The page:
I think I know what is wrong with it - just doing the exercise was useful, and I can cut 1/4 of a pound just using options from what I weighed (ah, the perils of knives and stuff sacks) - but I'd love to hear from you all what I should out and out replace as time, money, and circumstances permit.
Notice that there are four lists running here... Just me in the summer, Just me in the winter, and what it takes to add each kid. I know I missed things, however the additions at the end of the spreadsheet resulted in fairly accurate final weights, including all the things that were to light for my scale to weigh (accurate to the one ounce for up to 25lbs, not for commercial use).
Thank you very much in advance. Standing by to receive and humbly listen.
And before we get into the details, are you sure your Kelty weighs over seven pounds? That seems REALLY high. we have some old Eureka 3800 packs that weigh 50 ounces....and would work just fine. That would drop FOUR POUNDS off your weight.
1. Leatherman. Why? Never found a problem on a backpacking trip that I could solve with a leatherman. Sewing kit, yes, but not a leatherman.
2. That's one heavy FAK. I think ours runs about half that.
3. 6 ounces for wipes? How many IS that?
4. We take one pot, not two. And that stove is heavier than most.
And I think you don't need the extra water containers. We take two 16 ouncers....and make them do for everything.
Add that up, and you would drop a few pounds, I think.
Hmmm...Before I could recommend changes to your kit, I'd need to know a lot more about your preferred hiking style (do you like to cook pancakes for breakfast, and 3-course suppers, or are you an oatmeal and freezer-bag kind of guy? Do you like a comfortable camp from which to dayhike or fish, or is camp just a place to spend the night?) and where you hike (are there water sources every few miles? Are the uphills and downhills tearing up your knees?)
As you read the following, remember that my comments are filtered through the lenses of my own biases (a minimalist style, in gear and camping style), and that they assume that you want to become a clone of me. My comments also assume cost is not a consideration (you have a large credit limit and aren't afraid to use it.) You may need to calibrate what I say accordingly.
Pack - I'm not familiar with your model, but there have to be lighter ones out there - something from the Osprey Aether series would probably handle your current load, and something from the Kestrel series might handle your smaller, lighter load if you adopted all my other suggestions. You'd save 2 to 4 pounds, probably.
Sleeping pad: Thermarest Prolite or Prolite Plus 48" pads are lighter and just as comfortable as a BA pad; the NeoAir is lighter yet. You can put your new pack, with its foam backpad, under your lower legs for padding. The Prolite Plus is actually warmer than the BA Insulated Air Core pad in winter.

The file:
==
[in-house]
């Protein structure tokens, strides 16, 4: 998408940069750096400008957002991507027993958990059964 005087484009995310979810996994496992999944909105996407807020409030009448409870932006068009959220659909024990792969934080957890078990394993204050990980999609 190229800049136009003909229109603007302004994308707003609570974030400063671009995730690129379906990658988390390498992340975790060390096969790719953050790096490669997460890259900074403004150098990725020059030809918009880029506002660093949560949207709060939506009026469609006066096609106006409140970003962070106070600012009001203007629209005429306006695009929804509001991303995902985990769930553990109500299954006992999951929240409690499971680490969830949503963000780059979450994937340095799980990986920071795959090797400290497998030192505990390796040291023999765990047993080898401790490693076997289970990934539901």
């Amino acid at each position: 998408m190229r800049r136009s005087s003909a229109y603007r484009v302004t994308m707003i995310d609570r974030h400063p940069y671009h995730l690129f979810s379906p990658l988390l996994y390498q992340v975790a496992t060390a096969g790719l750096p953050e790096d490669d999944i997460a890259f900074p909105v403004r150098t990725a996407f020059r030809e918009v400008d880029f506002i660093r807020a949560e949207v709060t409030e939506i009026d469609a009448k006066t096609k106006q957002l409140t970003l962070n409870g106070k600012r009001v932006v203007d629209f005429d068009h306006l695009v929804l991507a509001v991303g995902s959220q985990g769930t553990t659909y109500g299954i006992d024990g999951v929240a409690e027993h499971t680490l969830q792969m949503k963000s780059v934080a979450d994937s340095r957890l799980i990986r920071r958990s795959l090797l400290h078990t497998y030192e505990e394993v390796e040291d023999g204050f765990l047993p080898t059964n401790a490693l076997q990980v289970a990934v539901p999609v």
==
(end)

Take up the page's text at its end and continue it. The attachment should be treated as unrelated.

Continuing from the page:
Tools: the Leatherman seems excessive; could you leave it behind and try your Swiss Army knife on a trip to see how it works? (Just remember that, if the scissors and tweezers for your first aid kit were on the Leatherman, you'll need to add a pair of folding scissors and tweezers unless the SAK has them.) Personally, I prefer a small knife (Gerber LST Mini), Coghlan folding scissors, and small tweezers to a SAK; I've always found that gear designed to do several things doesn't do any of them well. I'd also include the E-Lite in the summer kit. A back-up light comes in handy for rummaging around in the pack looking for the headllamp, and for changing batteries in the headlamp in the dark. (They never seem to die during the day, do they?) Finally, what good is a compass without a map? (I'm assuming you just didn't check this box accidentally, and never being one to kick a guy when he was down...)
Your kitchen is tough to comment on without knowing how you like to eat; I'm an oatmeal-and-freeze-dried guy, myself, so I take a single vessel that serves as pot and mug, and eat my food from the bag with a long-handled spoon. Assuming you do the same, I'd suggest a mug like the Titan Kettle, or maybe the Snow Peak Trek 900 or 1100 (which have fry-pan lids that make pretty decent bowls) to replace your 2 pots, cup and bowl. (You could try taking only one pot and your cup, and modifying your style a little bit, if you're not inclined toward my barbarian end of the scale.) If you go the just-add-boiling-water route, you will be able to get by with a 3 or 4 ounce canister stove; one 110g fuel canister, full, weighs no more than your 33-ounce fuel bottle empty. (And I notice you didn't put any weight for stove fuel in your list.) Even if you decide you want/need a white gas stove, the MSR Simmerlite is nearly half a pound lighter than your Dragonfly (which MSR classifies as a base-camp stove.)